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# y = 3/4 * root((3*x^4)/c^2,3)

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y = 3/4 * root((3*x^4)/c^2,3)

C is the speed of light in a vacuum.  If X and Y are distances measured in meters, does this equation make sense?

May 18, 2020

#1
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y = 3/4 * root((3*x^4)/c^2,3)

c is the speed of light in a vacuum.  If X and Y are distances measured in meters, does this equation make sense?

Hello Guest!

$$y=\frac{3}{4\cdot \sqrt{\frac{3x^4}{c^{2.3}}}}$$    (according to rule point calculation operates from left to right. 2,3 means 2.3?)

or so

$$y=\frac{3}{4}\cdot \sqrt{\frac{3x^4}{c^{2.3}}}$$  ?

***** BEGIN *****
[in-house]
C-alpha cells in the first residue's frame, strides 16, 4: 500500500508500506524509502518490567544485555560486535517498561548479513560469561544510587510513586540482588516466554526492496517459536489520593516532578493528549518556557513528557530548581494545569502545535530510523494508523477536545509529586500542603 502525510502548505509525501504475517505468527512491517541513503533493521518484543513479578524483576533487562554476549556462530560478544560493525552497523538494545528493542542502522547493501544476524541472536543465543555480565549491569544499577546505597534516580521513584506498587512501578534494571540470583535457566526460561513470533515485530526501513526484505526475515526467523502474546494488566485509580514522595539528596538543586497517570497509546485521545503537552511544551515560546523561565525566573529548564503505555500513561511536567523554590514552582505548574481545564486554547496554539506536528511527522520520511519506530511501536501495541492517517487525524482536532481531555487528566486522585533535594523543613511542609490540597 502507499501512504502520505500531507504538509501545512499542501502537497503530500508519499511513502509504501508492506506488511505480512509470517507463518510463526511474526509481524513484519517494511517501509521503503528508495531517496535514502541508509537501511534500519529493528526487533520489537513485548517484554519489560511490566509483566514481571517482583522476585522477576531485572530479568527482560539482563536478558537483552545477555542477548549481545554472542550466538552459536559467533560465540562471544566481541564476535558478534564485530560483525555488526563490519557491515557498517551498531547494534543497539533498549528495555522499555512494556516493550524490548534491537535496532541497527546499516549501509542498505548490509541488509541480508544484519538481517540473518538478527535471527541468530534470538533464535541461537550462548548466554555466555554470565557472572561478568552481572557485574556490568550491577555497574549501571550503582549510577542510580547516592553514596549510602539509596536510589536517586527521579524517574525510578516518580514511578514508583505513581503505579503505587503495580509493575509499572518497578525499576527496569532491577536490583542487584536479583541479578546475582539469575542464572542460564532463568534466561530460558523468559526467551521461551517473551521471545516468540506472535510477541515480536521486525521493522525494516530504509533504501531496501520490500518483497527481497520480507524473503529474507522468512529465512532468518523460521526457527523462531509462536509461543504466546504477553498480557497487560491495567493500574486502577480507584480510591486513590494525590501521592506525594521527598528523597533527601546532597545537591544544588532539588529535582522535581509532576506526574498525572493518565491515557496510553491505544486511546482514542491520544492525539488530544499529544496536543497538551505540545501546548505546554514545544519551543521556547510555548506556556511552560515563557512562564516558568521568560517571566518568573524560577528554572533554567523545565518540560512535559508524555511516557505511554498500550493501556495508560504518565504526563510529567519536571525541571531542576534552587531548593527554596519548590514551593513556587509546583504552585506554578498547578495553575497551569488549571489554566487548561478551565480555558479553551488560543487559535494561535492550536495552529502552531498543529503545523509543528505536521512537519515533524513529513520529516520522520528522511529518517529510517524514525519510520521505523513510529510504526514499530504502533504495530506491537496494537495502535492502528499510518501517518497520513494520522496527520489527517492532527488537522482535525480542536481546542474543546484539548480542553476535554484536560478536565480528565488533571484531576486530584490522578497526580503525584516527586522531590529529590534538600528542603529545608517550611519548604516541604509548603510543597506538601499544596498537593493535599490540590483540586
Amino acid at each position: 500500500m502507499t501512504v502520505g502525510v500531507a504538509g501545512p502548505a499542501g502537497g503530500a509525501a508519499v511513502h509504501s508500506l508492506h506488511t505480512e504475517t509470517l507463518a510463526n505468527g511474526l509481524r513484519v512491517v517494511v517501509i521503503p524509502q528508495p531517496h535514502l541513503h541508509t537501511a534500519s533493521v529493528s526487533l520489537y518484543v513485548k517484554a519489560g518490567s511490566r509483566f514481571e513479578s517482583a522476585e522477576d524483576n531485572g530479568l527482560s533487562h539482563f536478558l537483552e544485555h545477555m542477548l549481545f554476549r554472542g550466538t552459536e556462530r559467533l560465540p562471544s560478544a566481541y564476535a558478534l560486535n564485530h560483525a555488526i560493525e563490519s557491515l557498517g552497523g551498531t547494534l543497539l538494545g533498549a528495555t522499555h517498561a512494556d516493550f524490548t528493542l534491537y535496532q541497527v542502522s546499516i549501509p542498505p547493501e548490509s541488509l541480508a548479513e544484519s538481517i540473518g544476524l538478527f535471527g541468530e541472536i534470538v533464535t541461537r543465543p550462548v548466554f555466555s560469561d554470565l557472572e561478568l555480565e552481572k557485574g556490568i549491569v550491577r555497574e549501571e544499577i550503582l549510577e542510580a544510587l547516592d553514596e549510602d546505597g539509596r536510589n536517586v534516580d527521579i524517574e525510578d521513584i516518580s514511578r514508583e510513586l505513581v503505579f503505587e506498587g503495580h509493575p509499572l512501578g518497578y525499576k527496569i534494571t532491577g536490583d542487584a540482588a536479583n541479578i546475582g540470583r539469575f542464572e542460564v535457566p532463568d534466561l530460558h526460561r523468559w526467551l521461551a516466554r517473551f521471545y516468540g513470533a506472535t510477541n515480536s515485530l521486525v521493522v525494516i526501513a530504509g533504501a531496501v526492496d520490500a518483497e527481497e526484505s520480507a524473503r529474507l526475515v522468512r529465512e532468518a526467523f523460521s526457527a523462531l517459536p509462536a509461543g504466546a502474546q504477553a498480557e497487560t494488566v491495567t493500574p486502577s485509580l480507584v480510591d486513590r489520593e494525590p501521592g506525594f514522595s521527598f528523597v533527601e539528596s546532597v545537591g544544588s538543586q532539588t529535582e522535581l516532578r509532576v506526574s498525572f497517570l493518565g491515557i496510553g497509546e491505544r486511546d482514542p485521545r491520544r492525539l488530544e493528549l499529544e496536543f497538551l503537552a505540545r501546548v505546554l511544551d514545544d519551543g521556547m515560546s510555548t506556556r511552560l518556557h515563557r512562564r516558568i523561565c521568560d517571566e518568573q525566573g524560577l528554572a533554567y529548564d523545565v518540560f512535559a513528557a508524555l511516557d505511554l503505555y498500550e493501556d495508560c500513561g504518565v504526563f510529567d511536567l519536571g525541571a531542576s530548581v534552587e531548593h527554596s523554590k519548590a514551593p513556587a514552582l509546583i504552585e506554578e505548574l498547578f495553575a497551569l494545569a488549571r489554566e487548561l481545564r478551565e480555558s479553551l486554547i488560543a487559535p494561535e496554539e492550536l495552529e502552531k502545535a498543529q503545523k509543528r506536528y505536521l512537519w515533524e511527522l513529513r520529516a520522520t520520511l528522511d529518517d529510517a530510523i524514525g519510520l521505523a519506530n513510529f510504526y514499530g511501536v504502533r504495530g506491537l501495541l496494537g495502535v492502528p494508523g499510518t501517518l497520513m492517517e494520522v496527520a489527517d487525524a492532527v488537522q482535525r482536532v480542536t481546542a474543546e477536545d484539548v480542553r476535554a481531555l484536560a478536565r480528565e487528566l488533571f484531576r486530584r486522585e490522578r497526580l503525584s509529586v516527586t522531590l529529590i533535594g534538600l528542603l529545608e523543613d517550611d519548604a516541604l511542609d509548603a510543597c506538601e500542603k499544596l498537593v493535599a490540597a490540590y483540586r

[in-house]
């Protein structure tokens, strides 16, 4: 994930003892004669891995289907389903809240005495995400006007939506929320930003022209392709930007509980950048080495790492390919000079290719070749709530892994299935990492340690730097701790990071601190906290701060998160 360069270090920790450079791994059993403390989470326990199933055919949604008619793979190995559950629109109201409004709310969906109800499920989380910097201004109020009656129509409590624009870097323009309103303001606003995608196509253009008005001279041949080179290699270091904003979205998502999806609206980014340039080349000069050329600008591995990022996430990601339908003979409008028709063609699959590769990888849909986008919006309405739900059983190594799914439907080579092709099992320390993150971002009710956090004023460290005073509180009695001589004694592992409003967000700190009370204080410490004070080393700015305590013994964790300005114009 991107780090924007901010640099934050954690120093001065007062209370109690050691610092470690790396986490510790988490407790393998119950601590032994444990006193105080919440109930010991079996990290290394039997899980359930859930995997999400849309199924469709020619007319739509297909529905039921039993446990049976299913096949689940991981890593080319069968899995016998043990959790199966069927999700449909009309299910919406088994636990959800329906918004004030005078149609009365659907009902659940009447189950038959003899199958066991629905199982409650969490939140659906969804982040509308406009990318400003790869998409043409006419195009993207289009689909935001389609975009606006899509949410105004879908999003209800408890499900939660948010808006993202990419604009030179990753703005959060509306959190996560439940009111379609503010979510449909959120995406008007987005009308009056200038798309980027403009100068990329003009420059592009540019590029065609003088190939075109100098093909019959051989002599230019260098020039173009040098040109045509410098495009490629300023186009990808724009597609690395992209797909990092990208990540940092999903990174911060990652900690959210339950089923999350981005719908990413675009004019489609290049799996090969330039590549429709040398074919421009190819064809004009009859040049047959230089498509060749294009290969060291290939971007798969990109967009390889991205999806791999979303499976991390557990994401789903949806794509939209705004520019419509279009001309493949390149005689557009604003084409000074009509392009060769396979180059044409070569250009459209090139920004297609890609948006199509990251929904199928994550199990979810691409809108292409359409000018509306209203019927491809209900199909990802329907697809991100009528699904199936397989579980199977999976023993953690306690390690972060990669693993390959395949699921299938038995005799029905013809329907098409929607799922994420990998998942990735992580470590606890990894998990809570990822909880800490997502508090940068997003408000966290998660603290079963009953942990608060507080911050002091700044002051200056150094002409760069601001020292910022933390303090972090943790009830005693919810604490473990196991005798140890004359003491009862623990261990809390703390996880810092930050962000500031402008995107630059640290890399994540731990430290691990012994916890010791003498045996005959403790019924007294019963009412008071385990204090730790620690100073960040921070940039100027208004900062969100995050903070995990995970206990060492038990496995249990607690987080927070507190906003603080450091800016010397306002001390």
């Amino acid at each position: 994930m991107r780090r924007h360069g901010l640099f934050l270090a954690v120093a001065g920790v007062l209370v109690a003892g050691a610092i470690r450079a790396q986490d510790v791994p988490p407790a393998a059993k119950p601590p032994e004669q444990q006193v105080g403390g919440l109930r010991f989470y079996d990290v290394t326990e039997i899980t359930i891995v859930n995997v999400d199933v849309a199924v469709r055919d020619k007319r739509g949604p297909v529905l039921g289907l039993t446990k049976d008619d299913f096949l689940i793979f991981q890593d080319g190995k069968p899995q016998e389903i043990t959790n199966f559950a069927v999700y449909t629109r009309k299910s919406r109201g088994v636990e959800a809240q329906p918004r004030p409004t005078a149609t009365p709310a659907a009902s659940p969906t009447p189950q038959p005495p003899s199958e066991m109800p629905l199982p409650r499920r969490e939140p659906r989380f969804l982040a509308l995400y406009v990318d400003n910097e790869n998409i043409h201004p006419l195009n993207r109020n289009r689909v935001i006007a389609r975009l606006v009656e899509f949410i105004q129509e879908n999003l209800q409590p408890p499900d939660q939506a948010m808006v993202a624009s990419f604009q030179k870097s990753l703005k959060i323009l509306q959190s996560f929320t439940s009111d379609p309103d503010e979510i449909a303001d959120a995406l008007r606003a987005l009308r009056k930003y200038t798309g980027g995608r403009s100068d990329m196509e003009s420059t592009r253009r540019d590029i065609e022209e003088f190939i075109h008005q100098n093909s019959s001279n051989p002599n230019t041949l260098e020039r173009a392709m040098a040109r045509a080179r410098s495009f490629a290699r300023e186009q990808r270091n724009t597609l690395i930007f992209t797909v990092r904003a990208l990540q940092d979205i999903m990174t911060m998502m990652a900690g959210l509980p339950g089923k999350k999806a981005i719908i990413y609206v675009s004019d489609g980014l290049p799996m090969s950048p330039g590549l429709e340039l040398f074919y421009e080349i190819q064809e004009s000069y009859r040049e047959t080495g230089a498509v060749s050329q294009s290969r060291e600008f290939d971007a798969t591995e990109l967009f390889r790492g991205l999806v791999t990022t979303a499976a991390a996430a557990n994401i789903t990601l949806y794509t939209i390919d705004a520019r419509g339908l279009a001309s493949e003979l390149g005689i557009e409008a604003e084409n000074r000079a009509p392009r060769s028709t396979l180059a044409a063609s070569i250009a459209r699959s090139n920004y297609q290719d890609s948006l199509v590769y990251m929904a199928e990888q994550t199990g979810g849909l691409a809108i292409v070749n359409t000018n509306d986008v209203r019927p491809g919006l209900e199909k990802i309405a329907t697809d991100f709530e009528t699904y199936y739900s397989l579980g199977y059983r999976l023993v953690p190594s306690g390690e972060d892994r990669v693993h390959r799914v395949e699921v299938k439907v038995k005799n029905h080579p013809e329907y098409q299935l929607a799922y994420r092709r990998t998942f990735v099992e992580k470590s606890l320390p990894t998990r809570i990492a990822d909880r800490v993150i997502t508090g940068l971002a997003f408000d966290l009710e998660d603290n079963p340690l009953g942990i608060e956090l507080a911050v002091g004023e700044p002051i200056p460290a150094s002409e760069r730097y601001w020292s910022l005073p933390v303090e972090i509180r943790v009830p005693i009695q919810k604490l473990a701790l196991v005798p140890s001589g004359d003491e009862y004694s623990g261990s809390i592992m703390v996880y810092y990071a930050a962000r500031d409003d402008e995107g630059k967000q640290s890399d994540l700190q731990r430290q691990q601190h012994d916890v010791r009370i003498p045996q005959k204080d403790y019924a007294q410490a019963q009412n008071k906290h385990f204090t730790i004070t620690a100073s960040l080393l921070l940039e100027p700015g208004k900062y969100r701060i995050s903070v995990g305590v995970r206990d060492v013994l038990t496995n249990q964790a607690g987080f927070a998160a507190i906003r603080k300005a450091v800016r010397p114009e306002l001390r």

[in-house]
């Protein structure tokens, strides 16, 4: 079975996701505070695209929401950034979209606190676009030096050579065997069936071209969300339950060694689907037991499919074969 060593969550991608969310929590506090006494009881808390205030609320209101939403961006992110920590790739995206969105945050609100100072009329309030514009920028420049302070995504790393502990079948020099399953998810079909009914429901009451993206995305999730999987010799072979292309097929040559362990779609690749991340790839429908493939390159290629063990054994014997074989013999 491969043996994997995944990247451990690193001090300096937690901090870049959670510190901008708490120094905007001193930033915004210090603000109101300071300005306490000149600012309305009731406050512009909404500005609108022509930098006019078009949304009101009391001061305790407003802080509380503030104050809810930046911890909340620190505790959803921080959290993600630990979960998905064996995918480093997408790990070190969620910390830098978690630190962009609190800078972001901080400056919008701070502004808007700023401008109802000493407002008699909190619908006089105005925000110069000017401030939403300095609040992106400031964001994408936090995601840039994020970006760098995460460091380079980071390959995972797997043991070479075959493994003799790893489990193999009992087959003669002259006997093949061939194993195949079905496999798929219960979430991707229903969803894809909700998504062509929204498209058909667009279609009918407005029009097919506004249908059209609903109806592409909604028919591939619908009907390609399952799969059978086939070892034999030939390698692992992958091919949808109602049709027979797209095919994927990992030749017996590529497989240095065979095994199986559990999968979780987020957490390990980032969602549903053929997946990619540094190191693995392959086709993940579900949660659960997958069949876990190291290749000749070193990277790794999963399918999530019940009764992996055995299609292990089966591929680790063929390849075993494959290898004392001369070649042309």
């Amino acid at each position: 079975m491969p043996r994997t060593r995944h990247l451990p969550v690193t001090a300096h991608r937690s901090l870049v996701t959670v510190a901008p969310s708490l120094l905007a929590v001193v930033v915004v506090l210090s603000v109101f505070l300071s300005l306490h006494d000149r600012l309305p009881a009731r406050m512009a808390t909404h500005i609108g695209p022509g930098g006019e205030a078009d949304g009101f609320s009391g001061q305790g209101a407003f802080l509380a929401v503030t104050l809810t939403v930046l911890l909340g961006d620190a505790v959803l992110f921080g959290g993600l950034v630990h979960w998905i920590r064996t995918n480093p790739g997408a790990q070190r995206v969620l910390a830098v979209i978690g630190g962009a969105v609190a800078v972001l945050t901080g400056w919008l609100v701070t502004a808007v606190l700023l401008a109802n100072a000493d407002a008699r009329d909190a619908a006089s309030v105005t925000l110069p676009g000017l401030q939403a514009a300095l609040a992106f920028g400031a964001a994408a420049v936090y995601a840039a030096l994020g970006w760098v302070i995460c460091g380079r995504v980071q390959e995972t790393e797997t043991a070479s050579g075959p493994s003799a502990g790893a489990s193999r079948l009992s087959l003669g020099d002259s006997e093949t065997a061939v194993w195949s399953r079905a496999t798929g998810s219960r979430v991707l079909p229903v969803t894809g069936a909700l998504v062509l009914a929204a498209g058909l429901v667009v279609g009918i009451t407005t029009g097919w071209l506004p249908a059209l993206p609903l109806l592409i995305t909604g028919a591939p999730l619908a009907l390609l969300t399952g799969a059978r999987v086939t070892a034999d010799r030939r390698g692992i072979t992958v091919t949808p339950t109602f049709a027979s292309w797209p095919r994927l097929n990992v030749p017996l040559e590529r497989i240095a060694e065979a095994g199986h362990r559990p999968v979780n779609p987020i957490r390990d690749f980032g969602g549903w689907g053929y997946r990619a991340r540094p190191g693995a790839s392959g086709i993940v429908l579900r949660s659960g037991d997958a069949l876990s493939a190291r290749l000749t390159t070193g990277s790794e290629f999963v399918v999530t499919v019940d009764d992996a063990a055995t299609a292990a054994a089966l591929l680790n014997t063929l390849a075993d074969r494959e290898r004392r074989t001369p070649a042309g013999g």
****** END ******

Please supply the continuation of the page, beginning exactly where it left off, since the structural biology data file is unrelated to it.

I assume the second equation.

$$\color{BrickRed}y=\frac{3}{4}\cdot \sqrt{\frac{3x^4}{c^{2.3}} }$$

$$y=\frac{3}{4}\cdot \sqrt{\frac{3x^4}{c^{2.3}} }\\ y^2=\frac{9}{16}\cdot \frac{3x^4}{c^{2.3}}\\ c^{2.3}=\frac{9}{16}\cdot \frac{3x^4}{y^2}$$

$$c=(\frac{9}{16}\cdot \frac{3x^4}{y^2})^{-2.3}$$

The equation doesn't make sense.
The unit of the speed of light is $$m/sec\ (300 \times 10 ^ 9\ m / sec).$$

The unit on the right is $$m^{-4.6}$$, no matter what is used for x and y.

$$c\color{red}\neq$$$$(\frac{9}{16}\cdot \frac{3x^4}{y^2})^{-2.3}$$

$$y\color{red}\neq$$$$\frac{3}{4}\cdot \sqrt{\frac{3x^4}{c^{2.3}}}$$ !

May 18, 2020
edited by asinus  May 18, 2020